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U.S. v. SEGAL

February 27, 2003

UNITED STATES OF AMERICA, PLAINTIFF
V.
MICHAEL SEGAL, DEFENDANT.



The opinion of the court was delivered by: Ruben Castillo, District Judge

    MEMORANDUM OPINION AND ORDER

The Government's superseding indictment charges Michael Segal with seven counts of mail fraud (Counts One through Seven), one count of wire fraud (Count Eight), a Racketeer Influenced and Corrupt Organizations Act ("RICO") count (Count Nine) as well as seven false statement counts (Counts Ten through Sixteen). Segal presently seeks dismissal of Counts Nine through Sixteen on the grounds that: (1) the RICO count fails to adequately allege a pattern of racketeering activity and an enterprise associated-in-fact; and (2) the false statement counts improperly mix the mens rea of 18 U.S.C. § 1033(a)(1) with actus reus of 18 U.S.C. § 2. For the reasons set forth herein, we deny Segal's motion to dismiss Counts Nine through Sixteen of the superseding indictment. (R. 58-1.)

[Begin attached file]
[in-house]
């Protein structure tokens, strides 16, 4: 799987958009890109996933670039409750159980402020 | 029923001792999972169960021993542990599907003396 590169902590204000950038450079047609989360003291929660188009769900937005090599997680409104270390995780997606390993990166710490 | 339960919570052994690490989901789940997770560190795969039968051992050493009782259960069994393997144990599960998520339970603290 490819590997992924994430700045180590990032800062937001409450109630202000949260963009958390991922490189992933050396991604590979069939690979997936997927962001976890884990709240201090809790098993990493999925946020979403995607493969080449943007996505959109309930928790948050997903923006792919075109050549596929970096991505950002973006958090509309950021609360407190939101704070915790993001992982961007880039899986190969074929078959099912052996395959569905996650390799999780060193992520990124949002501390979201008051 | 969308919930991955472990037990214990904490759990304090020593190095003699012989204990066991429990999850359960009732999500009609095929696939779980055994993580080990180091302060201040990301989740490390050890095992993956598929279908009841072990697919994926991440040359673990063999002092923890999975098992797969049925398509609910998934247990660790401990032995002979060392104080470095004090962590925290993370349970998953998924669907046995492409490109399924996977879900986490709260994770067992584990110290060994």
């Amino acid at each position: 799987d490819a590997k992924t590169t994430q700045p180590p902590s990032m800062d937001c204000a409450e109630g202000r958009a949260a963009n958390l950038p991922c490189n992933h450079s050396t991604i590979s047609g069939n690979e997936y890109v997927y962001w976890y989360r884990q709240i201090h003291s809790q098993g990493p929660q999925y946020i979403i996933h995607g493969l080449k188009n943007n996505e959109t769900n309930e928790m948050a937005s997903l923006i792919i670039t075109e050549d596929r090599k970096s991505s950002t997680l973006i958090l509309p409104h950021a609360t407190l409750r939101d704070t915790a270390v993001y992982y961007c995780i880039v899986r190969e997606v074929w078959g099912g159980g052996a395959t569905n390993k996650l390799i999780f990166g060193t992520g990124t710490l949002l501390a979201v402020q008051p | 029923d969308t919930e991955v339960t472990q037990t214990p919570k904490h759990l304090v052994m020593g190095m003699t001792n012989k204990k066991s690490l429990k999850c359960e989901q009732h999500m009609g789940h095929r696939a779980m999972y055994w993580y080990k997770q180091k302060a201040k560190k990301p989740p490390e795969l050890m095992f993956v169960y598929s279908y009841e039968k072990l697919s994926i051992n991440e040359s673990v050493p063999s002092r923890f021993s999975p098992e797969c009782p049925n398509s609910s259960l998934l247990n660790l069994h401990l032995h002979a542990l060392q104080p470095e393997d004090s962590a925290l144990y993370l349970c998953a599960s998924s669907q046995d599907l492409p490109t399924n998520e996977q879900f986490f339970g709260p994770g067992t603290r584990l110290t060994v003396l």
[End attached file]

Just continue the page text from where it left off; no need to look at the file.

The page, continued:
RELEVANT FACTS

The superseding indictment sets forth the allegations against Segal and is briefly summarized here. The Government alleges that Segal, President and Chief Operating Officer of Near North Insurance Brokerage, Inc. ("NNIB"), an insurance agency and brokerage firm, devised and participated in a scheme to defraud monies (allegedly over $20,000,000) from NNIB's trust account for a variety of improper uses. Segal allegedly carried out the scheme through an enterprise including NNIB, its parent Near North National Group, Inc., as well as related affiliates and subsidiaries. Segal allegedly concealed the illegal activity by filing with the Illinois Department of Insurance a series of yearly applications that included false statements. Presently before the Court is Segal's motion to dismiss Counts Nine through Sixteen of the superseding indictment.

LEGAL STANDARDS